Lump me in with Neil on the need for Ackerman in a lakester (probably other classes too but we are talking lakesters here). My first G lakester had zero Ackerman as have all other race cars I have had for road racing. Reducing rolling resistance was very important to me and some degree of Ackerman could have possibly aided in this. But straight line stability was more important. I decided to go with what had worked for my road racing cars and built in zero Ackerman and the car handled fine at speeds occationally over 230 mph. My new car has some Ackerman but only because my front wheel diameter is so small. Lastly, I see no downside to having some Ackerman but under wet or lose surface conditions, while having to steer the car a bit more than you like, it could degrade straight line stability by introducing toe-out. I keep an open mind on benefits of Ackerman for my car and would love to engage in an off line discussion on the subject.

John
« Last Edit: November 10, 2018, 10:42:31 AM by ggl205 » Logged
ronnieroadster
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« Reply #152 on: November 09, 2018, 03:18:44 PM »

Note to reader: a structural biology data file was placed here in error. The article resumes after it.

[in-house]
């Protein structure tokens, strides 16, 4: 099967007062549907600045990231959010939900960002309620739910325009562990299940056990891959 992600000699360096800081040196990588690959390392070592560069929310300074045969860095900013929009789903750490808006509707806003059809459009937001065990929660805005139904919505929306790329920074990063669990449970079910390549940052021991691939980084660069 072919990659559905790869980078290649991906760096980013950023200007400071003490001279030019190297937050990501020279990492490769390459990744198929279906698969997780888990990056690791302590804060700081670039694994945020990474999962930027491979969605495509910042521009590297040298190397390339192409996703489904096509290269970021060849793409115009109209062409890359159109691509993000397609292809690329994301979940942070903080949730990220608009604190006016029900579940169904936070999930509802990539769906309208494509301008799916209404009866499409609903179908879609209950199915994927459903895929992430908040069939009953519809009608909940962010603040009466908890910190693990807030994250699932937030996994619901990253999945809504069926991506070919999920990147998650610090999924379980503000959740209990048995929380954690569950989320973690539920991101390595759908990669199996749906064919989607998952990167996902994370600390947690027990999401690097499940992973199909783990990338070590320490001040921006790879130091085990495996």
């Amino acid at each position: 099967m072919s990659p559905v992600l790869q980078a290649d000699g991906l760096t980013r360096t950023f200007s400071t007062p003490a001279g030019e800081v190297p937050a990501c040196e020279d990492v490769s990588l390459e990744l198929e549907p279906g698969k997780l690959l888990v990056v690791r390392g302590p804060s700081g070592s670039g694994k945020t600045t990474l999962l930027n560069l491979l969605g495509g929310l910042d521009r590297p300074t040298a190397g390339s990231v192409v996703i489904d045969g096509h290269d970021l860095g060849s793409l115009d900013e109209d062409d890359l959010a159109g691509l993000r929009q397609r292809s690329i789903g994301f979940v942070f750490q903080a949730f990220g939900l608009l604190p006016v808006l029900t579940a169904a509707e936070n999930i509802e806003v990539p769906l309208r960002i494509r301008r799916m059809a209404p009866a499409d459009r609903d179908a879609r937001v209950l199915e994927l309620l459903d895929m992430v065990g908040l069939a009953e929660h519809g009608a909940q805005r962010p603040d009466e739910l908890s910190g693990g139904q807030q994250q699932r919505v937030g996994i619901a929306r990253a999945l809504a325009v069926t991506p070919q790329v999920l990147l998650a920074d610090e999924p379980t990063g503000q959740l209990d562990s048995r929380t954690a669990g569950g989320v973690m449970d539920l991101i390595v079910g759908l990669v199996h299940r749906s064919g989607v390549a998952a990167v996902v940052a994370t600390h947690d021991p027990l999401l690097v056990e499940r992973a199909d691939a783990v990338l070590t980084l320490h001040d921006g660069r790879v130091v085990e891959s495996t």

All the above is interesting reading and since my car which started life as a lakester which we eventually converted to rear engine modified roadster has been successful on the salt in poor conditions and as of this year much better conditions some things learned relate to these surface conditions. When we went to the rigid front suspension and increased the wheel base now 141-7/8 inches to meet the class requirements I made sure Ackerman was considered {thanks to Sids guidance} when making the front axle steering arms.  Next big area of attention was the center of pressure and center of gravity for the car.  After many days working with the car on scales as it would sit at the starting line ready to make a pass the final CP/CG numbers were surprising front axle to rear axle weight in the car is close rear axle weight is only 150 pounds higher than the front.  Traction on the salt being a concern I was hesitant to run the car with the weight difference needed using the CP/CG calculations.  However on last years poor surface the car was sideways at 209 MPH and with very little effort easy to control it did not spin around Im sure if the CP/CG was not part of this build the car would have gone around in circles and who knows what else might have happened. On those poor conditions my son and I were able to get our Red hats.  My suggestion is to pay attention to the CP/CG do not be concerned with how much weight is on the front axle {your going to be adding a lot} locate the front axle where its safe and easier to fell where your going I would rethink its present location.